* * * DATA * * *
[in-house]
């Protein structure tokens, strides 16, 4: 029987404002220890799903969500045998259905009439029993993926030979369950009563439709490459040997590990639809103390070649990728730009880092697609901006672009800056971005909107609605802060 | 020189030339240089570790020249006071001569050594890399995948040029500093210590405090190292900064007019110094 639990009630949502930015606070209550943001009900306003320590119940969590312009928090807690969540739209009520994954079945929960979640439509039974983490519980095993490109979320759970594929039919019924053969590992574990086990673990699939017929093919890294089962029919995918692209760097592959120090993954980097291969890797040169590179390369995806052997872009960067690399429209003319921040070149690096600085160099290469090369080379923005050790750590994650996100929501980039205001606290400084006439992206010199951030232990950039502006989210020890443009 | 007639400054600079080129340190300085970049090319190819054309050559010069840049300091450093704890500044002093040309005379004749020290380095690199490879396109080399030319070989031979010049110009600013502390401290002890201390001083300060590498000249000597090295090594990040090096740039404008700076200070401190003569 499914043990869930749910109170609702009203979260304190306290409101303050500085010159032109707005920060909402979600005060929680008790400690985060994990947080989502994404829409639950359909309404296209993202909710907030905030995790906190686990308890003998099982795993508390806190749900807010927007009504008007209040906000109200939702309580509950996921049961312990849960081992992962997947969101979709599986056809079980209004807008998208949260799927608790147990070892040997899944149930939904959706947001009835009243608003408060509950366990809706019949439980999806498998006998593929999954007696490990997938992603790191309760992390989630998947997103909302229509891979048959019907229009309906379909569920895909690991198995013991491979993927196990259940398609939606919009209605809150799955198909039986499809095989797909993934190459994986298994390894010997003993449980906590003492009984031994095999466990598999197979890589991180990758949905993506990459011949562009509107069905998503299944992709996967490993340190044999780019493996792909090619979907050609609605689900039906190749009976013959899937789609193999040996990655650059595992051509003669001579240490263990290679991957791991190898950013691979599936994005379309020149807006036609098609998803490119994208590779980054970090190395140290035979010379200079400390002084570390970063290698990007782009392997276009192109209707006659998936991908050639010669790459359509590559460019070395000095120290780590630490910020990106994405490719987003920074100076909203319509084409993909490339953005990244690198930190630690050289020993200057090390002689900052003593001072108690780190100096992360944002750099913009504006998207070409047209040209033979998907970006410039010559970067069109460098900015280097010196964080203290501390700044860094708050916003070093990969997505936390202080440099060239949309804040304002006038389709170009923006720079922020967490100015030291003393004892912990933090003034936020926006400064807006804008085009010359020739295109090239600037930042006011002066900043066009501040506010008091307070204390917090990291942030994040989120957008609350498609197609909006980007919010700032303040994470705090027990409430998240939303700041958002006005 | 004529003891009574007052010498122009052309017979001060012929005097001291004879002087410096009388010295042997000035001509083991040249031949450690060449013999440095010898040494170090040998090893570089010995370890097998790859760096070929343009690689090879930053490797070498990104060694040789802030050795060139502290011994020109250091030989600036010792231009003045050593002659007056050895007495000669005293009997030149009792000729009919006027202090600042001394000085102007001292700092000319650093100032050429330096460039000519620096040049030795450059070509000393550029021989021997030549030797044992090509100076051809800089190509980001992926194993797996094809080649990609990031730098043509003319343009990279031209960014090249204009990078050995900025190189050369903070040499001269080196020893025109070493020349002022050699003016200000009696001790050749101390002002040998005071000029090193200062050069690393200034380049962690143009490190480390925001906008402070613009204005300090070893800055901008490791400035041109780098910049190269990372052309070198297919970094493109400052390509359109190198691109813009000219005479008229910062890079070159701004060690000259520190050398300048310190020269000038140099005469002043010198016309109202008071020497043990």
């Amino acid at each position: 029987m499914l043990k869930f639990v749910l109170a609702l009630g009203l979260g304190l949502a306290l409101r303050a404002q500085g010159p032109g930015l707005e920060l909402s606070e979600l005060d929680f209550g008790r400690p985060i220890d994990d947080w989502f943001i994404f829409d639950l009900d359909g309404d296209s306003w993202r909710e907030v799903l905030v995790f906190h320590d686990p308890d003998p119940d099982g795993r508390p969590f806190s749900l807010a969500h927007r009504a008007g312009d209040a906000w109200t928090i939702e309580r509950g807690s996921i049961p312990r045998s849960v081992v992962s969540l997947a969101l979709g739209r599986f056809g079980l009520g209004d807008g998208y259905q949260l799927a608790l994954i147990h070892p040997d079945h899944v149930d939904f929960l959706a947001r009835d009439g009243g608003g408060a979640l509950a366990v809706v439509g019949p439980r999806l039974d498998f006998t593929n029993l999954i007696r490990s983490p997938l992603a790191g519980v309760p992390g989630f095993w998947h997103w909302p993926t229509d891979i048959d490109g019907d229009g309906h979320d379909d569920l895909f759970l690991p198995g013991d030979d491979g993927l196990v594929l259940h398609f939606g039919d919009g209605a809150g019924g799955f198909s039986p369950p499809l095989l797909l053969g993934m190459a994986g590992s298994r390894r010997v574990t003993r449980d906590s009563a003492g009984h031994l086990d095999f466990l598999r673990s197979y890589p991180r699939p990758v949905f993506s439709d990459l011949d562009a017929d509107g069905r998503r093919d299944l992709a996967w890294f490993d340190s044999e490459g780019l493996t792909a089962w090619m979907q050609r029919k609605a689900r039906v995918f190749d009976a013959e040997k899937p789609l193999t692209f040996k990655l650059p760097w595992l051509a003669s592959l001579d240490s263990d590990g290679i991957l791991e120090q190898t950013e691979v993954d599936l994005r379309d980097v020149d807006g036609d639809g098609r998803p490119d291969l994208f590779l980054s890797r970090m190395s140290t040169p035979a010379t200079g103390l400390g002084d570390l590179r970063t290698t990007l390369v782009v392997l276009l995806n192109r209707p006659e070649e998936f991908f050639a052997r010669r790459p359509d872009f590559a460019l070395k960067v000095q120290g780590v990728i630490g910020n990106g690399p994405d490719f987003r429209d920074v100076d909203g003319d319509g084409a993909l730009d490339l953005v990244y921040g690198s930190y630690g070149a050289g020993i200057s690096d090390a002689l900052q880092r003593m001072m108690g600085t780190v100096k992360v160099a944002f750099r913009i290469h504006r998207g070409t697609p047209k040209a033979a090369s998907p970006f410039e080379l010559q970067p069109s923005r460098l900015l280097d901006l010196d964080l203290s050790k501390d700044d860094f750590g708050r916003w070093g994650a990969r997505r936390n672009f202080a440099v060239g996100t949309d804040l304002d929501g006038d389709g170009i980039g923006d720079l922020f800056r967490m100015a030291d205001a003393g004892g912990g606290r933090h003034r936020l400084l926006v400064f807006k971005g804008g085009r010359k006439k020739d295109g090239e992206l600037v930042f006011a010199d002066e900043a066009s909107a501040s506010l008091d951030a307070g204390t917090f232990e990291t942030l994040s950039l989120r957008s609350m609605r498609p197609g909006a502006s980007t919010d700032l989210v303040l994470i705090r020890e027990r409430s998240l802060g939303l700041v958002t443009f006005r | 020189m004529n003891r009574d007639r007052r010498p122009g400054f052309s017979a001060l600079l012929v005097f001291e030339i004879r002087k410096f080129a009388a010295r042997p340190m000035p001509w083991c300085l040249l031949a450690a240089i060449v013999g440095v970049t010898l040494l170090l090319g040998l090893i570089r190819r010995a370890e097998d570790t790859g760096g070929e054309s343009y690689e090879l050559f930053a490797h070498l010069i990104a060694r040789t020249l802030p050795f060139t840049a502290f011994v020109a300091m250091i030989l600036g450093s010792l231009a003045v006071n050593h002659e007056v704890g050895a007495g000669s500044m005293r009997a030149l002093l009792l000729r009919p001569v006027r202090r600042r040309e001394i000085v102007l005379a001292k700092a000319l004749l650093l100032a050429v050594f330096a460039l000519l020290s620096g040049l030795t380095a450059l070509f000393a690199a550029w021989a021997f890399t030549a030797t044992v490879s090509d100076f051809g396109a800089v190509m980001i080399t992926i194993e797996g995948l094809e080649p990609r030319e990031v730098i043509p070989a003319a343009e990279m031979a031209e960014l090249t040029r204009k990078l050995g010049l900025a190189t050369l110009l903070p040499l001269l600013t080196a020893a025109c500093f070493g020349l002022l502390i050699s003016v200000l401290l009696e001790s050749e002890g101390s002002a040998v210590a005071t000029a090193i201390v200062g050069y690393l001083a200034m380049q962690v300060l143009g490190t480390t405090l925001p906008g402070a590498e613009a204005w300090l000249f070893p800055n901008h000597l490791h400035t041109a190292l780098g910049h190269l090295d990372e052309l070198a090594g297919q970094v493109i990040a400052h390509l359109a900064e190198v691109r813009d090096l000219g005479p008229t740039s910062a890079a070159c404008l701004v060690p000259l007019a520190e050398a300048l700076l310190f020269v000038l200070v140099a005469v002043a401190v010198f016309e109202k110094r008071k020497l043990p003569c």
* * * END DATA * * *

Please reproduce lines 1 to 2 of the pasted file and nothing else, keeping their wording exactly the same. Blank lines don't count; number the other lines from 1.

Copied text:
[in-house]
């Protein structure tokens, strides 16, 4: 029987404002220890799903969500045998259905009439029993993926030979369950009563439709490459040997590990639809103390070649990728730009880092697609901006672009800056971005909107609605802060 | 020189030339240089570790020249006071001569050594890399995948040029500093210590405090190292900064007019110094 639990009630949502930015606070209550943001009900306003320590119940969590312009928090807690969540739209009520994954079945929960979640439509039974983490519980095993490109979320759970594929039919019924053969590992574990086990673990699939017929093919890294089962029919995918692209760097592959120090993954980097291969890797040169590179390369995806052997872009960067690399429209003319921040070149690096600085160099290469090369080379923005050790750590994650996100929501980039205001606290400084006439992206010199951030232990950039502006989210020890443009 | 007639400054600079080129340190300085970049090319190819054309050559010069840049300091450093704890500044002093040309005379004749020290380095690199490879396109080399030319070989031979010049110009600013502390401290002890201390001083300060590498000249000597090295090594990040090096740039404008700076200070401190003569 499914043990869930749910109170609702009203979260304190306290409101303050500085010159032109707005920060909402979600005060929680008790400690985060994990947080989502994404829409639950359909309404296209993202909710907030905030995790906190686990308890003998099982795993508390806190749900807010927007009504008007209040906000109200939702309580509950996921049961312990849960081992992962997947969101979709599986056809079980209004807008998208949260799927608790147990070892040997899944149930939904959706947001009835009243608003408060509950366990809706019949439980999806498998006998593929999954007696490990997938992603790191309760992390989630998947997103909302229509891979048959019907229009309906379909569920895909690991198995013991491979993927196990259940398609939606919009209605809150799955198909039986499809095989797909993934190459994986298994390894010997003993449980906590003492009984031994095999466990598999197979890589991180990758949905993506990459011949562009509107069905998503299944992709996967490993340190044999780019493996792909090619979907050609609605689900039906190749009976013959899937789609193999040996990655650059595992051509003669001579240490263990290679991957791991190898950013691979599936994005379309020149807006036609098609998803490119994208590779980054970090190395140290035979010379200079400390002084570390970063290698990007782009392997276009192109209707006659998936991908050639010669790459359509590559460019070395000095120290780590630490910020990106994405490719987003920074100076909203319509084409993909490339953005990244690198930190630690050289020993200057090390002689900052003593001072108690780190100096992360944002750099913009504006998207070409047209040209033979998907970006410039010559970067069109460098900015280097010196964080203290501390700044860094708050916003070093990969997505936390202080440099060239949309804040304002006038389709170009923006720079922020967490100015030291003393004892912990933090003034936020926006400064807006804008085009010359020739295109090239600037930042006011002066900043066009501040506010008091307070204390917090990291942030994040989120957008609350498609197609909006980007919010700032303040994470705090027990409430998240939303700041958002006005 | 004529003891009574007052010498122009052309017979001060012929005097001291004879002087410096009388010295042997000035001509083991040249031949450690060449013999440095010898040494170090040998090893570089010995370890097998790859760096070929343009690689090879930053490797070498990104060694040789802030050795060139502290011994020109250091030989600036010792231009003045050593002659007056050895007495000669005293009997030149009792000729009919006027202090600042001394000085102007001292700092000319650093100032050429330096460039000519620096040049030795450059070509000393550029021989021997030549030797044992090509100076051809800089190509980001992926194993797996094809080649990609990031730098043509003319343009990279031209960014090249204009990078050995900025190189050369903070040499001269080196020893025109070493020349002022050699003016200000009696001790050749101390002002040998005071000029090193200062050069690393200034380049962690143009490190480390925001906008402070613009204005300090070893800055901008490791400035041109780098910049190269990372052309070198297919970094493109400052390509359109190198691109813009000219005479008229910062890079070159701004060690000259520190050398300048310190020269000038140099005469002043010198016309109202008071020497043990």